The U.S. Supreme Court's decision to uphold the Affordable Care Act is a landmark event in a national conversation that's been going on in our country for most of the last century.
Back in March of 1961, Edward T. Chase wrote an article for The Progressive commemorating a cultural shift—a shift towards accepting health care as a basic human right.
His headline was "Medical Care Becomes a Right."
In his story, Chase wrote on the opposition facing social security—a powerful lobby called the American Medical Association that Harry Truman characterized as “Just another mean trust.” He wrote about a slow, painstaking shift towards bipartisan support of the idea that elderly Americans deserve support. But most of all, he wrote about progress.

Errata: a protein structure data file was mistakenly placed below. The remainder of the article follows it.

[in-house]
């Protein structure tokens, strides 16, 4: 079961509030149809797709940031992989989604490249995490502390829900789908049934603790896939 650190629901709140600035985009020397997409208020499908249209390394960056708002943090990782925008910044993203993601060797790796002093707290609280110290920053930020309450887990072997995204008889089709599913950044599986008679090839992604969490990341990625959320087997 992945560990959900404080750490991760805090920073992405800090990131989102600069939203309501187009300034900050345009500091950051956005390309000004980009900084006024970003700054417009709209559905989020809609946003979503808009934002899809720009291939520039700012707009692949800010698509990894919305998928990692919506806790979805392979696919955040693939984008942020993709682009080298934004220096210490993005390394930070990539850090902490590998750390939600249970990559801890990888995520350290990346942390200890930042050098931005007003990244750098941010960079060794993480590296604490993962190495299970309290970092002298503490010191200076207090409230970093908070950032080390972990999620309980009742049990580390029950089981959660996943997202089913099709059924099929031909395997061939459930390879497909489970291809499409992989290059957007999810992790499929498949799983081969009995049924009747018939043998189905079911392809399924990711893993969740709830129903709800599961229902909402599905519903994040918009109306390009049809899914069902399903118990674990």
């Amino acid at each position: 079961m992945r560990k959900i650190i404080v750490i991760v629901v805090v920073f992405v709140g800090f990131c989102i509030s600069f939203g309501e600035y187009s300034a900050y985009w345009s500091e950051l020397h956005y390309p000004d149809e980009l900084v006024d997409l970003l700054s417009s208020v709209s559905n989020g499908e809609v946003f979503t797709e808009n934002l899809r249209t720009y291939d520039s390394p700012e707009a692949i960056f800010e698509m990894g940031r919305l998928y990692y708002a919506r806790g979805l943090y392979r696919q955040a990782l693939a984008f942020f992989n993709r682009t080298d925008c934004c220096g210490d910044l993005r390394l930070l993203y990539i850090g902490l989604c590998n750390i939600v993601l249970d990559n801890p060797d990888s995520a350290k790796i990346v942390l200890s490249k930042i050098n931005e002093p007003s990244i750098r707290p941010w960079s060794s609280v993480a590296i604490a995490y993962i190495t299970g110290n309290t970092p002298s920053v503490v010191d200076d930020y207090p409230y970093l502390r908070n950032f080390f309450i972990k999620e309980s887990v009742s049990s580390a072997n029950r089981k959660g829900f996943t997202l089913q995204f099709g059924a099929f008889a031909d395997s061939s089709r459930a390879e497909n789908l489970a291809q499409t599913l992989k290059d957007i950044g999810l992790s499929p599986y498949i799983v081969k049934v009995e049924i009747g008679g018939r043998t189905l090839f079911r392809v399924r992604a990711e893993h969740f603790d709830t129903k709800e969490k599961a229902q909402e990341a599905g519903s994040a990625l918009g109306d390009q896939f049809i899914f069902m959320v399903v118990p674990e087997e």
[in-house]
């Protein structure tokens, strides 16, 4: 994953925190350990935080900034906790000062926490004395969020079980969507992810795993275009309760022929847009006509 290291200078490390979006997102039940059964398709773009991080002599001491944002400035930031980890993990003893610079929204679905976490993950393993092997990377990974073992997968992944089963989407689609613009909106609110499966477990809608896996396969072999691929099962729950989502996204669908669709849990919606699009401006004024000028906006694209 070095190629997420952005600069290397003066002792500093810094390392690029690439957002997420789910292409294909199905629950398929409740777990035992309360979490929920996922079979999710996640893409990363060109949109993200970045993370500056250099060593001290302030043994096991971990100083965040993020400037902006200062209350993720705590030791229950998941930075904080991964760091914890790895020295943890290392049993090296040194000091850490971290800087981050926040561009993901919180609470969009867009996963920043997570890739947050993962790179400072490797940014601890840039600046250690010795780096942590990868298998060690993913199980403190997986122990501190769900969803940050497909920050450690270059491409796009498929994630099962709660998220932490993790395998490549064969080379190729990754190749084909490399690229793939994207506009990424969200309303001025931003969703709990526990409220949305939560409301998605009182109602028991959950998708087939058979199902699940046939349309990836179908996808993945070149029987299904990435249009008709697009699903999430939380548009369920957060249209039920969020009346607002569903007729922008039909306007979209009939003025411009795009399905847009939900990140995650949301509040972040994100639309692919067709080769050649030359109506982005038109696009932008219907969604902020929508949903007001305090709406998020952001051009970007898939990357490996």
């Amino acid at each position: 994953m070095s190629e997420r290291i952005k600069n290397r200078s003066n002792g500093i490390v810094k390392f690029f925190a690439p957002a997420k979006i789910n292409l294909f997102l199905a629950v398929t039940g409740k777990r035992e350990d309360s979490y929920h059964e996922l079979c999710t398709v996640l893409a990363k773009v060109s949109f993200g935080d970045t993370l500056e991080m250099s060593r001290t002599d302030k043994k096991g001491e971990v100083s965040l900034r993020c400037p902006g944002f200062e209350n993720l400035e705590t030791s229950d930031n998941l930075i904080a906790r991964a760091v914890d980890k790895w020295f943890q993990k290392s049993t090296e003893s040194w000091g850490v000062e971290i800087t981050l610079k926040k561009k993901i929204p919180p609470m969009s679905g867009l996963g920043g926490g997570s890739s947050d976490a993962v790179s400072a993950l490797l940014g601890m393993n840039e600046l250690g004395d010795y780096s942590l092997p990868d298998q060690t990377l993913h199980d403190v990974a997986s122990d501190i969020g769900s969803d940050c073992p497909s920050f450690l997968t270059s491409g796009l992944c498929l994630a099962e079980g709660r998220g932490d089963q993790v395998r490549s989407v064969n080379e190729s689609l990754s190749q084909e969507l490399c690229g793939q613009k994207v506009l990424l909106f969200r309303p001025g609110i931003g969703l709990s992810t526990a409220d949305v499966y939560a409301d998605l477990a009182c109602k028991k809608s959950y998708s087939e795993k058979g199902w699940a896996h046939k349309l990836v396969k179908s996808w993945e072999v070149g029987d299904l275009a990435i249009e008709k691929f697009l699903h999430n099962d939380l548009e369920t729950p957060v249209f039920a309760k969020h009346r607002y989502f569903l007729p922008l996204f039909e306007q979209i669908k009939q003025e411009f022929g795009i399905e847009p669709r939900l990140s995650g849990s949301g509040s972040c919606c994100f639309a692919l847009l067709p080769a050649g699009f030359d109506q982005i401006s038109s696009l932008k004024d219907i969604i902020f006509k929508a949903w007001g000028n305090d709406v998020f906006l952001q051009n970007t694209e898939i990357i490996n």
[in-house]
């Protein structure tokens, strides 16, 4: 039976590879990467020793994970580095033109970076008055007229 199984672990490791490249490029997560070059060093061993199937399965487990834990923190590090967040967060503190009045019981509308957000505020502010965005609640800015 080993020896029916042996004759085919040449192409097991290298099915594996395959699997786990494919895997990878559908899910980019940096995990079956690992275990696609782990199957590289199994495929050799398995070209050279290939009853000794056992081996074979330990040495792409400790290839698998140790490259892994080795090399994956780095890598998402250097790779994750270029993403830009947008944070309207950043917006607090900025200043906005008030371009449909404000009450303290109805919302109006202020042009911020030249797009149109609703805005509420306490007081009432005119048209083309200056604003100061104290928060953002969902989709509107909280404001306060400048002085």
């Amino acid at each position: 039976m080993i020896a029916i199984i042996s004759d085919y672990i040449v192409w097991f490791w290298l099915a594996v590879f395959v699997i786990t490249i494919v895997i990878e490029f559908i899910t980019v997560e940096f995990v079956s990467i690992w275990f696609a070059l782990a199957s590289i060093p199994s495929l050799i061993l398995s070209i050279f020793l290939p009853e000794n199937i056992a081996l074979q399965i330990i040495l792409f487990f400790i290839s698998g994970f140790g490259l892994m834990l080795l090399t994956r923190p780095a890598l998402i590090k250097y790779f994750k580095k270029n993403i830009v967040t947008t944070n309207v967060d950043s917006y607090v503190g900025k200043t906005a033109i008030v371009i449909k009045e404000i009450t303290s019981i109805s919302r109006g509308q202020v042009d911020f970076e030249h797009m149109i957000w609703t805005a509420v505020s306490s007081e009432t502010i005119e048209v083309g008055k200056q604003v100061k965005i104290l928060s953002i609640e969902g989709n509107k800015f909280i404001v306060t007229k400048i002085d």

“A long stride was taken in establishing the acceptance of what can best be described as a new basic social right. And this is, or certainly should be, news—important news. It is the concept that medical care now is a right, like the classic triad of food, clothing, and shelter—plus, in modern times, a free education.”